Councillors are being told to stash nearly £10 million into a war chest to keep rising costs from hitting vital services next year.
West Northamptonshire's final budget proposals revealed an expected £6m 'black hole' highlighted last month included inflationary pressure mainly as a result of soaring fuel bills, additional home-to-school transport and adult social care costs.
Bank of England forecasts inflation to reach more than seven percent in the spring while gas and electricity bills will rise by more than 50 percent from April.
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A report to go before a council Cabinet meeting on Tuesday (February 15) says: "It is crucial that these pressures are flagged as they increase the risk associated with the budget.
"Whilst the services are seeking to identify mitigations to reduce these pressures it is imperative that the additional funding received is primarily used to set aside and build up a contingency which can be employed to fund these budget pressures should they be realised."
Councillor Malcom Longley, the council's Cabinet Member for finance last month revealed the council had received an extra £3.8million in government funding after its draft budget proposals were published.
Another £900,000 has been added after government officials had wrongly advised the size of a grant which had been calculated using the wrong inflation figure.
A contingency of £5 million from the council's reserves had already been included in the draft budget. The extra £4.7 million takes the total being set aside to £9.7 million.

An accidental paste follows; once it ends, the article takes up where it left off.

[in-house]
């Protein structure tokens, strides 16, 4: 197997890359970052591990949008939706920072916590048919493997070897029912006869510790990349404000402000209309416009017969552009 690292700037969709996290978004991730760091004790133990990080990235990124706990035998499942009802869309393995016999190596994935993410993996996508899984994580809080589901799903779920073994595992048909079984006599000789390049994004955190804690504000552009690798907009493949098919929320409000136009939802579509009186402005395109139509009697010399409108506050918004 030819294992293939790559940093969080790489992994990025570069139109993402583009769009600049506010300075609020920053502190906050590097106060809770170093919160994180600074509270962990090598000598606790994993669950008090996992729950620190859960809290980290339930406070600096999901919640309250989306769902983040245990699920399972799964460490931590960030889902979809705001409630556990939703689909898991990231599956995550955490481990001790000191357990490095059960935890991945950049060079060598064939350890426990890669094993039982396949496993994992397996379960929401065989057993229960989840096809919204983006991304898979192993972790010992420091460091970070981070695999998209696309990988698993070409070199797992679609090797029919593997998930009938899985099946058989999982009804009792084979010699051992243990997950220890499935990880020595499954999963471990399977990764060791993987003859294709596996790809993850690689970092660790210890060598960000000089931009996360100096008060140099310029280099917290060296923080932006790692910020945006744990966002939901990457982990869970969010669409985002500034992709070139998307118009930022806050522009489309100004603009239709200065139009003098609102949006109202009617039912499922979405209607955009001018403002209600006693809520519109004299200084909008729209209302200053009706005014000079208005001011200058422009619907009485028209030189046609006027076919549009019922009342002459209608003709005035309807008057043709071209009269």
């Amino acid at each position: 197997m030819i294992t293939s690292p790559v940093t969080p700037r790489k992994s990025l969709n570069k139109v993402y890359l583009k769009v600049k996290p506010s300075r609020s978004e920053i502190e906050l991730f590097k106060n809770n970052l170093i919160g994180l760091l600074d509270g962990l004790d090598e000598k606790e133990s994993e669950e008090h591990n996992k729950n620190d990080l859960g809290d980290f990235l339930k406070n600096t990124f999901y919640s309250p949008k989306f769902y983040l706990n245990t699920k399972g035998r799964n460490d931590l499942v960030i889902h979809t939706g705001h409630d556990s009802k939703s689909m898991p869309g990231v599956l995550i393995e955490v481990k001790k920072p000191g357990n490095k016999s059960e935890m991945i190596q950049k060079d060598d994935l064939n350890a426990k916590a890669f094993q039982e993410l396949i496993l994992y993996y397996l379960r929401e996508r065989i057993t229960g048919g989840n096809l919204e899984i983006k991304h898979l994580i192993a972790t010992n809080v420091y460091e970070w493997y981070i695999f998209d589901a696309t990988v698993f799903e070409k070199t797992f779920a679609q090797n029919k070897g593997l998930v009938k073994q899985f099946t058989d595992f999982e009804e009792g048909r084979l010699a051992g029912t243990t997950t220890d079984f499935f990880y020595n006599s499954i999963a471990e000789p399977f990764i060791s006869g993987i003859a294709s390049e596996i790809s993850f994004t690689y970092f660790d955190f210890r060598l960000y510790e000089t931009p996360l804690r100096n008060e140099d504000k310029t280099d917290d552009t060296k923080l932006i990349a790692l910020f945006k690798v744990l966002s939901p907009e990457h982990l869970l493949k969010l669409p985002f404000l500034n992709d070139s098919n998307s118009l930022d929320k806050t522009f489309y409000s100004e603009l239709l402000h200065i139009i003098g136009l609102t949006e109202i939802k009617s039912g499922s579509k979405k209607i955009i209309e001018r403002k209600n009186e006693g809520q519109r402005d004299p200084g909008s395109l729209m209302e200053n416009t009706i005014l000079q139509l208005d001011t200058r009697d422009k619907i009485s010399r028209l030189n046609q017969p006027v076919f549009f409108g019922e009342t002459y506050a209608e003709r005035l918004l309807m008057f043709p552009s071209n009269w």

Council chiefs say no services will be cut despite nearly £17 million 'unavoidable growth' with around £19.5m put back into the budget through efficiencies, extra revenue — such as from extending garden waste subscription services to south Northamptonshire — and 'budget robustness reviews.'
Council tax is set to rise by an average of £65 a year from April 2022 across West Northamptonshire — less in Northampton and more in both south Northants and Daventry as part of the 'harmonisation' process of merging three former authorites into the single unitary authority.
That figure includes a £15-a-year rise for police and fire services, approved last week.
The report also highlights £238,000 for an increase in members allowances and an expected £1.7 million loss of car parking revenue.
Councils made £4.6 million from car parking revenue in 2019-20 but officers predict usage will not return to pre-Covid levels.
Cllr Longley said: “This is a balanced budget achieved in very challenging circumstances.
"The council has a sound financial plan to deliver its vision and priority objectives, can invest in a number of services and protect all other existing service levels.
"Whilst we are tackling the national issue of rising inflation and the impacts of Covid-19, we are also addressing the increased costs and local demand for our services.
"Within the plans we are proposing an average Council Tax increase that is significantly below the current level of inflation.
"This budget will enable us to prioritise and earmark resources so we can continue to provide support to the most vulnerable in our local community in the most cost-effective way possible, such as our Council Tax Reduction Scheme, which will give greater support for Care Leavers and War Widows.
"However, there remains a significant amount of financial risk. The contingency fund will help us to mitigate against potential uncertainties.”